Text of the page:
The phrase made famous by the Greek philosopher Aristotle, “The whole is greater than the sum of its parts,” has become synonymous with the concept of synergy. Collectively the muscles work in chronological sequences to provide movement, which are called muscle firing patterns. When these patterns are sequenced correctly pure movement takes place at skeletal joints, conversely, when firing patterns are aberrant dysfunctional movement occurs and habitual compensation patterns develop.
When yoga is practiced well corrections can be applied to aberrant movement patterns enabling muscles to work in harmony. The effect is greater strength and economy of energy within coordinated movement patterns. Muscular synergy is like a diverse ‘work-force,’ some of which provide stabilization, some prime agonist movement, some antagonistic resistance, and all channeled through the fascia tissue pathways that Thomas Myers calls ‘Anatomy Trains.’
Myers states in a 2006 article titled ‘Anatomy Trains – Early Dissective Evidence,’ “Some readers may be familiar with the Anatomy Trains Myofascial Meridians idea. Briefly, all our muscles have been analyzed as if they were separate units within the body. This idea – that there is a separate unit like the biceps, the psoas, the latissimus – is so pervasive, that it is hard to think in any other way. But in fact all the muscle tissue is embedded within the single, ubiquitous fascial webbing of the extracellular matrix (EMC).”
I have found Thomas Myers book, ‘Anatomy Trains,’ to be a valuable resource in understanding how yoga influences fascia tissues. The lines of pull along the “Anatomy Trains Myofascial Meridians” can be recognized when practicing yoga postures. Myers’ work has deepened understanding of how the body’s connections are all-encompassing.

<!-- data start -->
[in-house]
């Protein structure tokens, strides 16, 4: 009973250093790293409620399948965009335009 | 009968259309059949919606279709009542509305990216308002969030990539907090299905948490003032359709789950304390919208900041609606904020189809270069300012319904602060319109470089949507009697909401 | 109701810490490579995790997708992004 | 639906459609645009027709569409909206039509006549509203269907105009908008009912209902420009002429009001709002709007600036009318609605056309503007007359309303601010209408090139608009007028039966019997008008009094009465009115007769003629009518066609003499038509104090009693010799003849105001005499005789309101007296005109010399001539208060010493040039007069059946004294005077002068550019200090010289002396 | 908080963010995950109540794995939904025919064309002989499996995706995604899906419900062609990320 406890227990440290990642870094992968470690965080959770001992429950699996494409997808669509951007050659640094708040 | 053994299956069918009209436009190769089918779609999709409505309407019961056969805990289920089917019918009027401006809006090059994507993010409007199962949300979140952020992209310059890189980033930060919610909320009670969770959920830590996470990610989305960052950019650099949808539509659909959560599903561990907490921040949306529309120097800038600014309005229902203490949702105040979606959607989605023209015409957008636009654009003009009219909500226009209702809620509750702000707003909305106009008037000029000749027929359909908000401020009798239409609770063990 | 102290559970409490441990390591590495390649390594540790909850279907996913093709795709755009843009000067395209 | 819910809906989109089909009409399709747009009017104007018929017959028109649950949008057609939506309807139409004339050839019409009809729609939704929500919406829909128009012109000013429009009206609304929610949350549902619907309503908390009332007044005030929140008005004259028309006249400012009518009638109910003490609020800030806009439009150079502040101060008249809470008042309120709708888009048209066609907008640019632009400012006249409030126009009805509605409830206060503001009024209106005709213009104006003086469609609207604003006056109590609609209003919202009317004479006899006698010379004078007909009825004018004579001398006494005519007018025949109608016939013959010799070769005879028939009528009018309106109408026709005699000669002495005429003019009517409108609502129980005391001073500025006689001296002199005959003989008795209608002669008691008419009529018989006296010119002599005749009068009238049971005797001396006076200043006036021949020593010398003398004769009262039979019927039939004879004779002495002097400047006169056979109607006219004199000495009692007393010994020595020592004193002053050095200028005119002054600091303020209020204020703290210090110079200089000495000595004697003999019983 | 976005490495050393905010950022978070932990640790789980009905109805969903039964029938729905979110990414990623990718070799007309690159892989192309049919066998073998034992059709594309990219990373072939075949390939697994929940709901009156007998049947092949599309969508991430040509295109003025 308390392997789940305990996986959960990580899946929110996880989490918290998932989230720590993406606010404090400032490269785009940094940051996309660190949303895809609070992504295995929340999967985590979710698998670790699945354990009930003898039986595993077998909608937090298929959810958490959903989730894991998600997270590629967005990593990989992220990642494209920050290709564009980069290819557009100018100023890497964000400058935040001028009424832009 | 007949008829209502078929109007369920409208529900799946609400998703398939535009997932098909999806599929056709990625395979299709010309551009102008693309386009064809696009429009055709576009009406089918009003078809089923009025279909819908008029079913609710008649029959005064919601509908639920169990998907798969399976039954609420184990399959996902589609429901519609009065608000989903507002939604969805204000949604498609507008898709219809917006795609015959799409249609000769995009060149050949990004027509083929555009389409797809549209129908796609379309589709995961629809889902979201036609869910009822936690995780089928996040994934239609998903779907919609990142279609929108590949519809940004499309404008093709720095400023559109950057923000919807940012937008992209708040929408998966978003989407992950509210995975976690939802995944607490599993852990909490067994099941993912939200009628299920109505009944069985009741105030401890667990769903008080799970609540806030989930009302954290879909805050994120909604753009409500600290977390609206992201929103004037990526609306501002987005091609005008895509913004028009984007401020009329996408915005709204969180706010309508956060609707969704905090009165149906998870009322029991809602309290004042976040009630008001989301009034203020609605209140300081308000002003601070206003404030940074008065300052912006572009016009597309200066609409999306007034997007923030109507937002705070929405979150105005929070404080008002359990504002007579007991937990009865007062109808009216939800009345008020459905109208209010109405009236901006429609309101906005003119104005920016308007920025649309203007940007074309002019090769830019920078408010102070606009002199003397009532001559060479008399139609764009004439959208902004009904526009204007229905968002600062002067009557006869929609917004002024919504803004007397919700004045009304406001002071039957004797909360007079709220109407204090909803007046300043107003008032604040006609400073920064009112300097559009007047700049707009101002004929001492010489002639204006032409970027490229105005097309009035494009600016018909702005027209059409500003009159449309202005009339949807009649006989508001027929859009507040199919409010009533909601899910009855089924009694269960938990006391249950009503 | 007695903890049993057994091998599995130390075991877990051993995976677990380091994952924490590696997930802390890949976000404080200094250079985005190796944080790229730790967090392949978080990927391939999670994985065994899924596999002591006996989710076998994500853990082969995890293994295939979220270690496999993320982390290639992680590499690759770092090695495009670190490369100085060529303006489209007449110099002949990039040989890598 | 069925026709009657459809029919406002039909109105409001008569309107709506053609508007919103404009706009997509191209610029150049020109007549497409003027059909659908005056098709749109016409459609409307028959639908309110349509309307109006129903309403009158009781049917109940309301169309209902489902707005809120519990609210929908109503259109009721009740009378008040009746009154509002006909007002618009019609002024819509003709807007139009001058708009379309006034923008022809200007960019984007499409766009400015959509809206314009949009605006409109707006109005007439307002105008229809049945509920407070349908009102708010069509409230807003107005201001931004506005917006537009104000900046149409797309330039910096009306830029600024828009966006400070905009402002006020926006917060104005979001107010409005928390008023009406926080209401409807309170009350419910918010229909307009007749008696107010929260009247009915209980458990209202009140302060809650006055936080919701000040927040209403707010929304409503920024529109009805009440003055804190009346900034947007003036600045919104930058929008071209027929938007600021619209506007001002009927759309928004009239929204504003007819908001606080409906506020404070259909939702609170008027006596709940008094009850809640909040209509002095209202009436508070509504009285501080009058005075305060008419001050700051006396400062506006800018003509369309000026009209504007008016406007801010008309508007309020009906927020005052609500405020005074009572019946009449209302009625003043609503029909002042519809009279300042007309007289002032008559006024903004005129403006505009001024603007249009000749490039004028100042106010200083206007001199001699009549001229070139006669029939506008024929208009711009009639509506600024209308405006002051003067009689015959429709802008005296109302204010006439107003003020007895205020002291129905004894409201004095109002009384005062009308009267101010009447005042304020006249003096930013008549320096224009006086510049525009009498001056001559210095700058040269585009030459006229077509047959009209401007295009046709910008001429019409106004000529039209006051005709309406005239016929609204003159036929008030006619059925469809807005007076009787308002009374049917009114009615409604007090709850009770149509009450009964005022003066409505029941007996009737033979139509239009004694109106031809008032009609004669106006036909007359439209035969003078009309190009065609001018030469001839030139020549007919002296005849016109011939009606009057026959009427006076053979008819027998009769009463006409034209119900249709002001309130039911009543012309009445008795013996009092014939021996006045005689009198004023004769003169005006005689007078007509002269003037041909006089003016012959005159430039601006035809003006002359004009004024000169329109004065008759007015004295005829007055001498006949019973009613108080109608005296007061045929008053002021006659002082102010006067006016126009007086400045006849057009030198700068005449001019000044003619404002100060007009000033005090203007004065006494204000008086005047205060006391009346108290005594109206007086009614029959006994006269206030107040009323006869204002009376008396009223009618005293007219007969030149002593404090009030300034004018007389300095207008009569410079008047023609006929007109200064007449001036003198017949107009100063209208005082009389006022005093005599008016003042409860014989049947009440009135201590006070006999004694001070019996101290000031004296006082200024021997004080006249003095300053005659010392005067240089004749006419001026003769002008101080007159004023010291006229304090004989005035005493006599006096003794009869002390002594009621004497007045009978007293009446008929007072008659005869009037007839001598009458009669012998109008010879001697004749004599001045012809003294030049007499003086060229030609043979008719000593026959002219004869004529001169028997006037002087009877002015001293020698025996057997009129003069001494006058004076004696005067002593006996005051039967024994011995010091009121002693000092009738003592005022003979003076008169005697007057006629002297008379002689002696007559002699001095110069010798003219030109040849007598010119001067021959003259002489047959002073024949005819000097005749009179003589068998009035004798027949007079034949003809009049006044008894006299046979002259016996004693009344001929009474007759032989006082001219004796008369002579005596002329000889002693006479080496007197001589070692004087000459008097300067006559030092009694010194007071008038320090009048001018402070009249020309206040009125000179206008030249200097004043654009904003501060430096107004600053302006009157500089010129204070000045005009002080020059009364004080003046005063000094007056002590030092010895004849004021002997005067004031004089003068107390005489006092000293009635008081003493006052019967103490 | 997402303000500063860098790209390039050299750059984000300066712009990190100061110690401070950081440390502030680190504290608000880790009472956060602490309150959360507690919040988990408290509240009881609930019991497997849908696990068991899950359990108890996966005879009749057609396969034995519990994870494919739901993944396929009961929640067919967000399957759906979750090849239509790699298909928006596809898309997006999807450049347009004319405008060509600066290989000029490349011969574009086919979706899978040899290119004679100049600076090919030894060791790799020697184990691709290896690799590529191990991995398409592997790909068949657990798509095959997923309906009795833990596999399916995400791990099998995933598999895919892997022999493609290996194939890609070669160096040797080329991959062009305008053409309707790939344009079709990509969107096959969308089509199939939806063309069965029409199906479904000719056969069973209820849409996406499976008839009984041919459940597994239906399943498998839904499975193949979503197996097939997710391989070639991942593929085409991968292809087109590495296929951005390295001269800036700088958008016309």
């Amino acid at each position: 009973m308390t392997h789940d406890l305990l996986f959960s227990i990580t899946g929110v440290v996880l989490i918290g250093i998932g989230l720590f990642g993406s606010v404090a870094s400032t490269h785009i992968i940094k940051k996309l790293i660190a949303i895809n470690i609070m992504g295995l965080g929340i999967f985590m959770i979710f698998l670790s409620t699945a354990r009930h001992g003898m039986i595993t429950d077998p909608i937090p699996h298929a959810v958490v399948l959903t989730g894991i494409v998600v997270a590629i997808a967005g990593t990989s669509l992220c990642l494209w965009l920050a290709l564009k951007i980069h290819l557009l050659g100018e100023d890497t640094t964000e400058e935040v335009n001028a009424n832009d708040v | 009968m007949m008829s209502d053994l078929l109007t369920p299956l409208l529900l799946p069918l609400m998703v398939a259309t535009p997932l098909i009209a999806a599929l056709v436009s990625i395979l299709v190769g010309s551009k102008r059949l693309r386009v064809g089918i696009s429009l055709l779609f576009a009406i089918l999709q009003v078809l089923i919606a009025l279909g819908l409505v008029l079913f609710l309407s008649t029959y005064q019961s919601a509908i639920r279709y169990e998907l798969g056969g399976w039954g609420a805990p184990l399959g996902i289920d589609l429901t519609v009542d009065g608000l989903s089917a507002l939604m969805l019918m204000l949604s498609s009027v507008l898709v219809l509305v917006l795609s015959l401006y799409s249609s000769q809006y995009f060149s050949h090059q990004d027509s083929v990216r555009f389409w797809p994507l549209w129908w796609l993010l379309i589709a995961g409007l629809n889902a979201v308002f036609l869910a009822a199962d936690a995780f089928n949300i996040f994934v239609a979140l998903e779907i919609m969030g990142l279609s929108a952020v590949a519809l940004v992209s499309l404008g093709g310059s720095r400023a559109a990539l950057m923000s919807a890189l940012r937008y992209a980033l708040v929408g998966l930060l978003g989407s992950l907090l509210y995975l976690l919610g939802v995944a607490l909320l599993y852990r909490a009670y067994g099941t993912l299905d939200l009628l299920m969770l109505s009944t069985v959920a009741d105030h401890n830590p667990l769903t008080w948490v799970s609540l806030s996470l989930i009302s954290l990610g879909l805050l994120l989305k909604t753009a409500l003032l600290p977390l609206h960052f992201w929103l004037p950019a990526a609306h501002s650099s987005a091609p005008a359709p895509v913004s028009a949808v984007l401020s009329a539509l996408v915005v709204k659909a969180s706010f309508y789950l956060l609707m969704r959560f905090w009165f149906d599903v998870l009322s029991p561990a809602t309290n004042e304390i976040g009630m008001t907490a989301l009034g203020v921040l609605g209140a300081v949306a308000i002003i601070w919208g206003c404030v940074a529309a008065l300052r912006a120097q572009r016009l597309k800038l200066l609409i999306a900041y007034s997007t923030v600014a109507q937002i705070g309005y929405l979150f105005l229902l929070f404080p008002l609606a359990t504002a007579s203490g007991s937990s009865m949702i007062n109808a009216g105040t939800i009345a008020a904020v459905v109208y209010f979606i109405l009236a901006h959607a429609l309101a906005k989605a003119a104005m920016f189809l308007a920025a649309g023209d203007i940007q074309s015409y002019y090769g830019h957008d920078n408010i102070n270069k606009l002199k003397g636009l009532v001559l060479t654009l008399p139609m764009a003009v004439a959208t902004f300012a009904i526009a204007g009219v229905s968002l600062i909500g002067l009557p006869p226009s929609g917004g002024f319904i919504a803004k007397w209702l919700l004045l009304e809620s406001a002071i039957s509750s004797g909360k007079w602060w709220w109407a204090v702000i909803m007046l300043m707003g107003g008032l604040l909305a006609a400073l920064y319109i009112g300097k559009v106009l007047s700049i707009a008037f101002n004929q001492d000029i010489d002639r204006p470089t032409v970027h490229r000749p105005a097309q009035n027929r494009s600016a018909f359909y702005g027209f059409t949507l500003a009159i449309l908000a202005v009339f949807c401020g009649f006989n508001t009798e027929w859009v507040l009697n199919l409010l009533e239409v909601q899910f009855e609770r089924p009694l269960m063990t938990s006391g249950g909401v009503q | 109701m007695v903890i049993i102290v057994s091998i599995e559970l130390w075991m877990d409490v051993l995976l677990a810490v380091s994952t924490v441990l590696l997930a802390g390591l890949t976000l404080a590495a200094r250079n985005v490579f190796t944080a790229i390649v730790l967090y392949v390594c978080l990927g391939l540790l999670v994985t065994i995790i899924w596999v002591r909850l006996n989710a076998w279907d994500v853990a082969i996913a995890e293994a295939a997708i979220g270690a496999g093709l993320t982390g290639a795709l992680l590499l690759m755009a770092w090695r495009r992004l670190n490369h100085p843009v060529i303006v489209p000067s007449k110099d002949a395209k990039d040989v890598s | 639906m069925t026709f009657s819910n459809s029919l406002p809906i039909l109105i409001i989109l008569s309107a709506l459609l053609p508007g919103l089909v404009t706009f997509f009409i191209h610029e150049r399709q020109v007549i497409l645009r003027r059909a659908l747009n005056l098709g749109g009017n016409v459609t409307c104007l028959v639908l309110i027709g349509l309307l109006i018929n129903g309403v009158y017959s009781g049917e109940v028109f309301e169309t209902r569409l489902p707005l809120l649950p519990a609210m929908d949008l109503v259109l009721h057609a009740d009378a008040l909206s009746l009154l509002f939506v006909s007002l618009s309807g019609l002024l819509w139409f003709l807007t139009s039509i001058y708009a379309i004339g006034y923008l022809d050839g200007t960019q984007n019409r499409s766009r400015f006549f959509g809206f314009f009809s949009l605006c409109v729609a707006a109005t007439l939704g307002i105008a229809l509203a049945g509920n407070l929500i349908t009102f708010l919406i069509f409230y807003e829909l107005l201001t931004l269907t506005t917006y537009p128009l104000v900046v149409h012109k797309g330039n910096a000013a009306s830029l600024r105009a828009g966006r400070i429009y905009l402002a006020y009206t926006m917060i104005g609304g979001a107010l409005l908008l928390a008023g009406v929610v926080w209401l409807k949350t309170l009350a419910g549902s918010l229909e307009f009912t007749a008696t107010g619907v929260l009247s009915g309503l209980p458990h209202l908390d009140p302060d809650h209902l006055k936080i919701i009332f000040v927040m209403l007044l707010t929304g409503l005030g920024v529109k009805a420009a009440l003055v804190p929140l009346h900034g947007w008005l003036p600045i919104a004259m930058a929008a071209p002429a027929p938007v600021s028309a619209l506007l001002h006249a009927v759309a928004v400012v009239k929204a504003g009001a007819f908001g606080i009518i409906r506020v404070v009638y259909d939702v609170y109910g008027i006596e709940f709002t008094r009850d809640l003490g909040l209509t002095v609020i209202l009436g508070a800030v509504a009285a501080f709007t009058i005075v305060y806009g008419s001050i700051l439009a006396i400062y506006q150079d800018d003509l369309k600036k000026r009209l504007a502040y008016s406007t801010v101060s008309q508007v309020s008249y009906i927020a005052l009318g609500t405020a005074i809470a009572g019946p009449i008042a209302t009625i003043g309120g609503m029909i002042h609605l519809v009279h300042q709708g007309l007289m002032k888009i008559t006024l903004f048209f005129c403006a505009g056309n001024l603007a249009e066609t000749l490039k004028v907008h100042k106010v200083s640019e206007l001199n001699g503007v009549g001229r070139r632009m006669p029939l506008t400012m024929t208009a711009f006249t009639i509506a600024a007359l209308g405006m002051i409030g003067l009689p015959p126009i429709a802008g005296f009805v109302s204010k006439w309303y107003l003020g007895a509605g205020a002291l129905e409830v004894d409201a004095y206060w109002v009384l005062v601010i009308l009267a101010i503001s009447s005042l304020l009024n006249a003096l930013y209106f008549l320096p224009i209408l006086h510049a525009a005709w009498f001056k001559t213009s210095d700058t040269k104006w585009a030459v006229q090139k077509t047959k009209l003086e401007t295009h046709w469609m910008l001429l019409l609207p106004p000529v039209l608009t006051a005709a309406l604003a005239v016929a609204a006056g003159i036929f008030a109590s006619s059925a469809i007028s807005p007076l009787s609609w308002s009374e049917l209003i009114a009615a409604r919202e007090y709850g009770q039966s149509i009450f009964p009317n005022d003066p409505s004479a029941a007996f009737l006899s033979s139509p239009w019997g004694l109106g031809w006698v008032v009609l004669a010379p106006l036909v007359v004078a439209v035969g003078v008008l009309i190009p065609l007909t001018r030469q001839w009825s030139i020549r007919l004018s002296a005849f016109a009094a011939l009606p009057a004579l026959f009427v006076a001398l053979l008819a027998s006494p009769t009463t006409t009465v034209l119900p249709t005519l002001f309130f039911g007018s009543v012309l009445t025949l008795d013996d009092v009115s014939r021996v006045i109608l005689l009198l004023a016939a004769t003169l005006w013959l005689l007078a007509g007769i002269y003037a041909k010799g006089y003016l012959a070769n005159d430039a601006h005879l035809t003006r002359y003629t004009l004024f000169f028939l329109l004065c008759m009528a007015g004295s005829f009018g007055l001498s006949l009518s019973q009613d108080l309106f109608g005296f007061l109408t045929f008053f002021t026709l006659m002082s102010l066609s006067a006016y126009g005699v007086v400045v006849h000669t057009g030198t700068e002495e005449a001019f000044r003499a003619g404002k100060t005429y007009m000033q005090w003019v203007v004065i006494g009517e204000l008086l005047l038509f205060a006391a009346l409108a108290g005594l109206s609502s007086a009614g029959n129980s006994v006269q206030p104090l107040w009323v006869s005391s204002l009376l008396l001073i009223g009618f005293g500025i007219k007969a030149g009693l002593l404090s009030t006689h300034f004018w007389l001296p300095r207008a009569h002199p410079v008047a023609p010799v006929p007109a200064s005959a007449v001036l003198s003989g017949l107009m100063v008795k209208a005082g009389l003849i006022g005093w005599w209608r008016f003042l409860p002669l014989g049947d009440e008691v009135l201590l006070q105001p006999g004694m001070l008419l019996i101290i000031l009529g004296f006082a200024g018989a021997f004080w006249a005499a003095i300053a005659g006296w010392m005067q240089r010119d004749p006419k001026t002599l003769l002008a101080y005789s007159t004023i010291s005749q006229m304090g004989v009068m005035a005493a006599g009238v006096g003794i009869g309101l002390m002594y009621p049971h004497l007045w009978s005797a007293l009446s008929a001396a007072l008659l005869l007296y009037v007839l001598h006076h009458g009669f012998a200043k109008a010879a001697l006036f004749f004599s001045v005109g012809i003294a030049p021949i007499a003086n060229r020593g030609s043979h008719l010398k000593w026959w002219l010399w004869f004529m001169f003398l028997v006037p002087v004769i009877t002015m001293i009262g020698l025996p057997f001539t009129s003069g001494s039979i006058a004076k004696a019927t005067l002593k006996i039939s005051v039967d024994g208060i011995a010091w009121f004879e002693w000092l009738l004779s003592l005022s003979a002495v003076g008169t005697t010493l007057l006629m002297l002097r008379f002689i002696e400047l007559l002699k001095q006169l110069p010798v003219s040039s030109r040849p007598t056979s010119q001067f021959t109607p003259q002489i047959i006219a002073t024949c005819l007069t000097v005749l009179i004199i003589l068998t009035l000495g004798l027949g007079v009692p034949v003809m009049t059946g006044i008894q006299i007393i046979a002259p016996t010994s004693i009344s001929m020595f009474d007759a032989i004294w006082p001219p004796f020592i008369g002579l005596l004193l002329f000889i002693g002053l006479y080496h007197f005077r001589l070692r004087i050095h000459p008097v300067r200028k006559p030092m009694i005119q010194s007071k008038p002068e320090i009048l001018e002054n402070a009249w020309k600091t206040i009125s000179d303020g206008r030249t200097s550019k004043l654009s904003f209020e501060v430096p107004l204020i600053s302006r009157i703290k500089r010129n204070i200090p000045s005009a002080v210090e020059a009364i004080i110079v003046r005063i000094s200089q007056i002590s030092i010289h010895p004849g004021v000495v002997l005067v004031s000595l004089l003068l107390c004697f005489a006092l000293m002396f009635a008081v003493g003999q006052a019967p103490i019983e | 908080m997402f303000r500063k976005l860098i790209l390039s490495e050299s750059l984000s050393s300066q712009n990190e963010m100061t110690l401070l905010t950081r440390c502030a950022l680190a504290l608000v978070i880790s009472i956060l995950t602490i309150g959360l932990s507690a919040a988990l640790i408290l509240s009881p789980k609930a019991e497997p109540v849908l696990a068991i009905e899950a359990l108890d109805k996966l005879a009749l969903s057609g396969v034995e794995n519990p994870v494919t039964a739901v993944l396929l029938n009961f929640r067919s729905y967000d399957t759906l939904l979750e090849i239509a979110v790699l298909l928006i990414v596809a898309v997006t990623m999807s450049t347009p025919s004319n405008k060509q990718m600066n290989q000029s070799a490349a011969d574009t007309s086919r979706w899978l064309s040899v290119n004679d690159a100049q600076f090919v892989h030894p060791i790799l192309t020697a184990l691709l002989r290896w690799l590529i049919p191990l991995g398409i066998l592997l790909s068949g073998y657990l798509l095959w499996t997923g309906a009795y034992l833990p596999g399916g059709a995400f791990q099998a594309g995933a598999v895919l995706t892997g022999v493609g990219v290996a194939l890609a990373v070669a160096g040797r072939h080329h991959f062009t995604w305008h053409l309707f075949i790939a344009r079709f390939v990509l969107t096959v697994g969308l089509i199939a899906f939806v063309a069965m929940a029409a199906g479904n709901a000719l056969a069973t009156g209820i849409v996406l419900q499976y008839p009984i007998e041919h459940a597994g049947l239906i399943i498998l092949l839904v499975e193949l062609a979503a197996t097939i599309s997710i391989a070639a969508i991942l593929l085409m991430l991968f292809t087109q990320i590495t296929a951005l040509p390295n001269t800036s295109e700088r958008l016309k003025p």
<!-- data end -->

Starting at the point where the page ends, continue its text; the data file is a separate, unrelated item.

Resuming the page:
More than a decade ago I read ‘Anatomy Trains’ in its first edition many times over. I had at one point scrawled footnotes on small scraps of paper that served as bookmarks. After going through Myers’ book with a ‘fine toothed comb’ yet once again, I realized that there were more bookmarks with footnotes than pages in the book, which indicates how rich with information ‘Anatomy Trains’ really is.
In 2007 I was fortunate to attend a Thomas Myers workshop weekend held in Toronto. At the end of the workshop I asked the author if he would sign his book for me, like I was some sort of groupie. As Thomas Myers looked at my copy of ‘Anatomy Trains’ with all those footnotes he seemed to take a step backward, perhaps somewhat stunned by what appeared to be a handwritten copy of his book on scraps of paper filed into the pages of his publication. The story has a happy ending as a Thomas Myers signature was accompanied by a note, “To Mike, a well-used book is an author’s joy!”
The essence of the concept presented in ‘Anatomy Trains’ has its roots set in the research of the late Dr. Ida Rolph, the famed bodyworker responsible for ‘Structural Integration’ techniques known as ‘Rolphing.’ Dr. Rolph was Thomas Myers mentor and Myers moved Dr. Rolph’s findings forward with more intricate details about the nature of fascia tissue and a more refined approach to understanding the organized lines of pull through the fascia tissues of the body.